When should I make a power of attorney?

Some clients feel they are too young to worry about putting a power of attorney in place, and that it is something for later in life.

Sadly we also see clients who have left it too late – they have lost capacity, and now their spouse, child or parent has no alternative but to apply to VCAT for appointment as their guardian and administrator, with the significant time and stress that entails.

The vicissitudes of life can bring unexpected changes, and we can never be sure what lies around the corner.

Many clients assume that if their spouse suffers from dementia or a brain injury causing loss of capacity, that they will automatically be able to make decisions and sign documents on their behalf – but that is often not the case.

Although many bank accounts are held in joint names, and either signatory may transact the account, sometimes accounts are held only in the name of one spouse, and the bank will not permit the other one to transact it without a power of attorney. This may also be the case for accounts with utilities such as the mobile phone provider or water authority, who will only deal with the account holder or a properly appointed attorney. Vehicles are also usually held in a sole name.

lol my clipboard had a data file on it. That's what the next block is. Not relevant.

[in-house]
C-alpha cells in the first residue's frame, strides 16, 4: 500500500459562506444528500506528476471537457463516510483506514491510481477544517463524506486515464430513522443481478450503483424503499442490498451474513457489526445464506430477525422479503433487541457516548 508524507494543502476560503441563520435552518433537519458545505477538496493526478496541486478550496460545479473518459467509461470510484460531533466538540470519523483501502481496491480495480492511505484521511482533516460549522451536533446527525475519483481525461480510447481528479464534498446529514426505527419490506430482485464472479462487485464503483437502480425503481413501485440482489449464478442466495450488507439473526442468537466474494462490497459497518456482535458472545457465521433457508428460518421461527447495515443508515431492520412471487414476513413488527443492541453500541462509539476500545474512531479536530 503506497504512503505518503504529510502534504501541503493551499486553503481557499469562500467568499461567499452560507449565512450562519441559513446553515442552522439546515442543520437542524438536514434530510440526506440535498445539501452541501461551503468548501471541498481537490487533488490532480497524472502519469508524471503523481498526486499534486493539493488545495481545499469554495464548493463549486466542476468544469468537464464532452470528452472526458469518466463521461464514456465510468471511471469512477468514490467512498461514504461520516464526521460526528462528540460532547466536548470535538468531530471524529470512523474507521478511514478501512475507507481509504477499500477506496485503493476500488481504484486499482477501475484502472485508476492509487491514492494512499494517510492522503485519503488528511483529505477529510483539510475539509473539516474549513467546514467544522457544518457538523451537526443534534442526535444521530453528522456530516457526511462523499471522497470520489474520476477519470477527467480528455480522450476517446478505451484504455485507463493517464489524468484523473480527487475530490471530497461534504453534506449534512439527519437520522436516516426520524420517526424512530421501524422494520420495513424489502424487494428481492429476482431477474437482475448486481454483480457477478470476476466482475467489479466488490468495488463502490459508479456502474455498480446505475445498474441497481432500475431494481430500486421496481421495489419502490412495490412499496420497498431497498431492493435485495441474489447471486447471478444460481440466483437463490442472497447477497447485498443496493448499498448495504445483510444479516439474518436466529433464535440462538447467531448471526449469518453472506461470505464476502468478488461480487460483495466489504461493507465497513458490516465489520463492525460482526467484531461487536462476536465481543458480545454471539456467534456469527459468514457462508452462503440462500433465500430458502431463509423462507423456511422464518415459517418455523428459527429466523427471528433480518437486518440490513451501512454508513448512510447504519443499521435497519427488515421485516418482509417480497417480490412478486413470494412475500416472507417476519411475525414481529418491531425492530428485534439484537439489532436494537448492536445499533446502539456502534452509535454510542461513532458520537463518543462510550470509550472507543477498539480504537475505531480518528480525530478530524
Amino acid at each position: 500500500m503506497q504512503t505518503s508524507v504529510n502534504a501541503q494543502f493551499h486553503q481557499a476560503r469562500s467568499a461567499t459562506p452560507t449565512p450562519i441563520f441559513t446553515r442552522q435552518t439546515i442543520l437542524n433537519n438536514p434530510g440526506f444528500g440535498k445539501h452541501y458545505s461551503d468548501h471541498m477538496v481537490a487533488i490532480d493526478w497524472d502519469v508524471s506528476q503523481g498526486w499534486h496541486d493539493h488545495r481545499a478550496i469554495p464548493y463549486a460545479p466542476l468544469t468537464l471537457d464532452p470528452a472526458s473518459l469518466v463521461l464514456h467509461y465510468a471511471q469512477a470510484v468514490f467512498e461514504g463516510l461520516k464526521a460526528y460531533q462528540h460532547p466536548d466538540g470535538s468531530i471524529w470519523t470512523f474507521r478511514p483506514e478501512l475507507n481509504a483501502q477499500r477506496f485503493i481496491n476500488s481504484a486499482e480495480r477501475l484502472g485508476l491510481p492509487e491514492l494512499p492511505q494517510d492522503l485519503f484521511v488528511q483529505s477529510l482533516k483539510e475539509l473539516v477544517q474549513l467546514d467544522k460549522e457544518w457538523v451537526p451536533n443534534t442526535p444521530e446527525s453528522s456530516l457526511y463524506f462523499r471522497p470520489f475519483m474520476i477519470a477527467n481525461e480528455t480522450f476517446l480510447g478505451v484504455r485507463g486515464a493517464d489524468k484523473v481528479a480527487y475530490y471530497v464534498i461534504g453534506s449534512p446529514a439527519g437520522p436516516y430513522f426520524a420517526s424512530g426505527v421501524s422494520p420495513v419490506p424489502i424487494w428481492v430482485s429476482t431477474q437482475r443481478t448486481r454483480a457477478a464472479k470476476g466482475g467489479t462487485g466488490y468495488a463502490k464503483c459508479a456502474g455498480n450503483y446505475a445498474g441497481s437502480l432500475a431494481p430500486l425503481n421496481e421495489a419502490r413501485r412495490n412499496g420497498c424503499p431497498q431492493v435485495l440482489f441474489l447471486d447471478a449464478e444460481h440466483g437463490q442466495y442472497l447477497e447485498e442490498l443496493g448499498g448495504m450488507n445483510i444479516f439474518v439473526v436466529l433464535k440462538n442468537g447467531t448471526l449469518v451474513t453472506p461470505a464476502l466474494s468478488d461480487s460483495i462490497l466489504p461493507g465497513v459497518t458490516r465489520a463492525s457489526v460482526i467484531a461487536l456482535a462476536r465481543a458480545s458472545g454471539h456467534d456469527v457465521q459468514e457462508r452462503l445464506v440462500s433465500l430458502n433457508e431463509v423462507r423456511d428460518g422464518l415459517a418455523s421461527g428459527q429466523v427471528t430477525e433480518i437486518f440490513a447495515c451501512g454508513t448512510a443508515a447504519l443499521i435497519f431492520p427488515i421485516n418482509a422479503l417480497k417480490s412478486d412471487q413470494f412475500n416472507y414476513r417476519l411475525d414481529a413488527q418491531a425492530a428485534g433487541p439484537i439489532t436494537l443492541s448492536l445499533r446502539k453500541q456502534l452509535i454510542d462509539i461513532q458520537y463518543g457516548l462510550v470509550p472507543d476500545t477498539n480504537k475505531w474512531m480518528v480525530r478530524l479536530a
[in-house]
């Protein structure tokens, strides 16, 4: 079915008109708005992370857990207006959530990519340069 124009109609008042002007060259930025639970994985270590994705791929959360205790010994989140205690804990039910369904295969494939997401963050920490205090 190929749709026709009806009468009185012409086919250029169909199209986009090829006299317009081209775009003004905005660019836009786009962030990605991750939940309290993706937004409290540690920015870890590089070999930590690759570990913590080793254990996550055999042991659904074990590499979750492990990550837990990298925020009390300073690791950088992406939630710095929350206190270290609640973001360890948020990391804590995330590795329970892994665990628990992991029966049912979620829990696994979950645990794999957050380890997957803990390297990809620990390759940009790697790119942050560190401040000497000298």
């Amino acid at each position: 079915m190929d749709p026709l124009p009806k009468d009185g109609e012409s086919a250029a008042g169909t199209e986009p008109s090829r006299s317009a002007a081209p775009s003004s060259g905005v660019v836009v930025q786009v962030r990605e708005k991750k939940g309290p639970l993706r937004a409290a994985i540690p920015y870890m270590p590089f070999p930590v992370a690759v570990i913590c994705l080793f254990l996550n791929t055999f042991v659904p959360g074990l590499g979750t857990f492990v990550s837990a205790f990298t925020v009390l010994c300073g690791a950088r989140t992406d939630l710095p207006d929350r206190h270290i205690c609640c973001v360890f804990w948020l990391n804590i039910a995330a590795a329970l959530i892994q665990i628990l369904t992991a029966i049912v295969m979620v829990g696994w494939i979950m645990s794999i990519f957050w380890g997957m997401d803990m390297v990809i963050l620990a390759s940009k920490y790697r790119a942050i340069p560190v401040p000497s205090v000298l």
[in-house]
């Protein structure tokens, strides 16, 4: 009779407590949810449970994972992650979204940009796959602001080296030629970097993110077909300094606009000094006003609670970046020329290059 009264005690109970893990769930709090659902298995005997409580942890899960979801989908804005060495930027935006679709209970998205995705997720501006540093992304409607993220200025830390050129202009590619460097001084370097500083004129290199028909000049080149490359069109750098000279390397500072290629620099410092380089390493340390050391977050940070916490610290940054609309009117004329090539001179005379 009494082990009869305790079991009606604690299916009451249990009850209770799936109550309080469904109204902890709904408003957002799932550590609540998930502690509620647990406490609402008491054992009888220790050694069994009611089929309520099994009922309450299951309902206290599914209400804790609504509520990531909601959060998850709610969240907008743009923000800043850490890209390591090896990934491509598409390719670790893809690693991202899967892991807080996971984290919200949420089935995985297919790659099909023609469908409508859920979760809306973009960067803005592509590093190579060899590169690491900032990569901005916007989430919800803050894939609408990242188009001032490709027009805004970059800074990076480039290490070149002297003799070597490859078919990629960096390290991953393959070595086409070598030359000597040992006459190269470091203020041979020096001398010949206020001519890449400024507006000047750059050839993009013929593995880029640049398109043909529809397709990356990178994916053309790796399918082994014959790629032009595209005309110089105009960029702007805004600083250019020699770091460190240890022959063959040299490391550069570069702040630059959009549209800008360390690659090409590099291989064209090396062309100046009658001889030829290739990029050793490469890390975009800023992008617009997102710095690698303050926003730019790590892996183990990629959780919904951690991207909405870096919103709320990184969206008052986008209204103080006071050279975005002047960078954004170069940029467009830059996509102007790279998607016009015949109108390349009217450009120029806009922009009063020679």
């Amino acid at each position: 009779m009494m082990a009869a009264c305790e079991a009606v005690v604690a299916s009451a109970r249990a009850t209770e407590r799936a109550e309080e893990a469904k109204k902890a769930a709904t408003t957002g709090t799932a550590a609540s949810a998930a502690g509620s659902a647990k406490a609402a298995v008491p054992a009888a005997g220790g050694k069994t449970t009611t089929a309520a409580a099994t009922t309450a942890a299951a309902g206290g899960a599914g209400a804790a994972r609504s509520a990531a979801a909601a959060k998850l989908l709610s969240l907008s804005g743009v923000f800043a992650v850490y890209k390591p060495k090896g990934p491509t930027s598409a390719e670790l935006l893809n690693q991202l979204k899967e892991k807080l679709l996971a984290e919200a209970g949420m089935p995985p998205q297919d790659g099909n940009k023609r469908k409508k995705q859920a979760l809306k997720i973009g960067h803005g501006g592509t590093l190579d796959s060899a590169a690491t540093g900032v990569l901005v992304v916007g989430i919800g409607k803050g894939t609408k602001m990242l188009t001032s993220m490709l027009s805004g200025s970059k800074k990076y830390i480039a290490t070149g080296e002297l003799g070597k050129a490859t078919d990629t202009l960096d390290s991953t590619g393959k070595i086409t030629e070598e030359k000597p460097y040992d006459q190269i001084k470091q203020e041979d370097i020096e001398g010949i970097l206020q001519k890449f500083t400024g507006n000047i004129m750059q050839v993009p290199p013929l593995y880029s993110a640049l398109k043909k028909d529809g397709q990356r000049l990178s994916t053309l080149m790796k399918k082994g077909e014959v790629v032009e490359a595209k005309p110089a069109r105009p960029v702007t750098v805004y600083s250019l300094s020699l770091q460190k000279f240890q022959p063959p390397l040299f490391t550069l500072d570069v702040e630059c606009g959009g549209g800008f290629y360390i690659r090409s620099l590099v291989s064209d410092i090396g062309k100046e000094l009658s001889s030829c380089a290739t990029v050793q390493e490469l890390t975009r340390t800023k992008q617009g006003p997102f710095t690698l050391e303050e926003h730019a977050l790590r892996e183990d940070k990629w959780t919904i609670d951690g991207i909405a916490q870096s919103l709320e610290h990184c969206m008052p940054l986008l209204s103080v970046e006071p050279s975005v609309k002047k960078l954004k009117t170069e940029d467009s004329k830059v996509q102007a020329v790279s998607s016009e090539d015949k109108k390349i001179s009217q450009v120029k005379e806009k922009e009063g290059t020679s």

If the family home or an investment property is jointly owned and one owner loses capacity, then a power of attorney (or VCAT appointment) is required to sell or mortgage it.

Making arrangements to move someone who no longer has capacity into a nursing home also requires authority, and the accommodation staff usually ask for a copy of the power of attorney.

If you are an adult fortunate enough to have someone you fully trust with your financial and personal affairs, and feel confident they will make the decision you would make if you could, then you are not too young to appoint an attorney.

We often recommend clients consider putting an enduring (financial and personal) power of attorney in place at the same time as arranging a medical treatment power of attorney and a will, as it is faster, easier and more economical to do all three documents at the same time, rather than separately.

Clients find that signing the power of attorney brings a sense of relief, in knowing that their trusted person can step in and act for them when needed.

If you would like to discuss putting a power of attorney in place, please give us a call.

Author: Kent Mallinson

Published: 24 May 2021


The information in this article is general in nature and is not to be relied upon as legal advice. As always, we recommend you seek thorough legal advice to consider your own circumstances and determine whether the information contained in this article is applicable to you.  This article is current as at the date of publishing but will not be updated as circumstances change.